“Darling!” Mrs. Sheridan got up and came over to her, carrying the hat. Before Laura could stop her she had popped it on. “My child!” said her mother, “the hat is yours. It's made for you. It's much too young for me. I have never seen you look such a picture. Look at yourself!” And she held up her hand-mirror.

Related Characters: Laura Sheridan (speaker), Mrs. Sheridan (speaker), Mr. Scott
Related Symbols: Hat
Page Number: 46
Explanation and Analysis:

The lane began, smoky and dark. Women in shawls and men’s tweed caps hurried by. Men hung over the palings; the children played in the doorways. A low hum came from the mean little cottages. In some of them there was a flicker of light, and a shadow, crab-like, moved across the window. Laura bent her head and hurried on. She wished now she had put on a coat. How her frock shone! And the big hat with the velvet streamer—if only it was another hat! Were the people looking at her? They must be. It was a mistake to have come; she knew all along it was a mistake. Should she go back even now?

Related Characters: The Narrator (speaker), Laura Sheridan , Mrs. Sheridan, Mr. Scott
Related Symbols: Hat
Page Number: 49
Explanation and Analysis:

There lay a young man, fast asleep—sleeping so soundly, so deeply, that he was far, far away from them both. Oh, so remote, so peaceful. He was dreaming. Never wake him up again. His head was sunk in the pillow, his eyes were closed; they were blind under the closed eyelids. He was given up to his dream. What did garden-parties and baskets and lace frocks matter to him? He was far from all those things. He was wonderful, beautiful. While they were laughing and while the band was playing, this marvel had come to the lane. Happy... happy... All is well, said that sleeping face. This is just as it should be. I am content.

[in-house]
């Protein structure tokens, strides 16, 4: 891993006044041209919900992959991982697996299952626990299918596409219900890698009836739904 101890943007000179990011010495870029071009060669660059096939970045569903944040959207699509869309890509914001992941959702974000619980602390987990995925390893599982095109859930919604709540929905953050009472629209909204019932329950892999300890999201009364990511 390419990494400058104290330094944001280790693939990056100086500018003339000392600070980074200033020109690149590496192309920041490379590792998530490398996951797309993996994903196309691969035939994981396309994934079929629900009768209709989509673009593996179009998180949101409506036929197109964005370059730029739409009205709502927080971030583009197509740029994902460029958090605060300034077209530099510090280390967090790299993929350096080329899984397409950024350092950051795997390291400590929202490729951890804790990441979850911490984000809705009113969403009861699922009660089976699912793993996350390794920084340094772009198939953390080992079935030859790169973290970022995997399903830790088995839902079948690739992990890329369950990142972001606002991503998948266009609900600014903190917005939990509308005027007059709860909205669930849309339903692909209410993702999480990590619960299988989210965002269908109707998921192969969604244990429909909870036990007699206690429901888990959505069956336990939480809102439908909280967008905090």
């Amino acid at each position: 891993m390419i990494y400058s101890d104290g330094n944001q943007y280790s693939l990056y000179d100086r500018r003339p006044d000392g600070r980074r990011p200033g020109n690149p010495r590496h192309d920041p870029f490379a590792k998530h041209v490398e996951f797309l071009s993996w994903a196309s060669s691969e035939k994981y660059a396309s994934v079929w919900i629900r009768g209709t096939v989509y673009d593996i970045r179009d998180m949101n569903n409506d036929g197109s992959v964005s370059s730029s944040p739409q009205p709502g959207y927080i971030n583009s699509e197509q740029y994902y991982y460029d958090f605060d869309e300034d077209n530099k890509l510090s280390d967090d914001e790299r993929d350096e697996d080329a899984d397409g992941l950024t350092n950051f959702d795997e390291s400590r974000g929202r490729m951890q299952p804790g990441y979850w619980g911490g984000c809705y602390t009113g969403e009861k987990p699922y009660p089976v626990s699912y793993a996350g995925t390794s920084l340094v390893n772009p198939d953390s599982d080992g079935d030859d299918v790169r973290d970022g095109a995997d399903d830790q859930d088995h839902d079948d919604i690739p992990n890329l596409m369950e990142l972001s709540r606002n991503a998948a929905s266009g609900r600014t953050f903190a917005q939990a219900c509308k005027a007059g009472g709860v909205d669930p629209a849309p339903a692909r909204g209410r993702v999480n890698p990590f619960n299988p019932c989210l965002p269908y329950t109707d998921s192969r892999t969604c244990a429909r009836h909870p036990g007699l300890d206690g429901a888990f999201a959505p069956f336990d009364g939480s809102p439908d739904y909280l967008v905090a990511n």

Related Characters: The Narrator (speaker), Laura Sheridan , Mr. Scott
Page Number: 51
Explanation and Analysis:

"Isn't life," she stammered, "isn't life—” But what life was she couldn’t explain. No matter. He quite understood.

"Isn't it, darling?" said Laurie.

Related Characters: Laura Sheridan (speaker), Laurie Sheridan (speaker)
Page Number: 51
Explanation and Analysis:
Get the entire The Garden Party LitChart as a printable PDF.
The Garden Party PDF

Laura Sheridan Character Timeline in The Garden Party

The timeline below shows where the character Laura Sheridan appears in The Garden Party. The colored dots and icons indicate which themes are associated with that appearance.
The Garden Party
Work and Leisure Theme Icon
Beauty, Refinement and Detachment Theme Icon
Childhood, Family and Independence Theme Icon
...day. As Mrs. Sheridan eats breakfast with at least two of her daughters, Meg and Laura, four workmen come to assemble the marquee (a large outdoor tent). Mrs. Sheridan insists that... (full context)
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Empathy, Understanding, and Class Consciousness Theme Icon
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Laura is delighted to have this responsibility and heads outside with her breakfast of “bread-and-butter.” She... (full context)
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Laura suggests they set up the marquee on the lily-lawn. The workman disagrees, suggesting the marquee... (full context)
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...answers her own question: “they must.” The workmen have already started assembling the marquee, and Laura’s worries evaporate when she is surprised to see one of them bend down and sniff... (full context)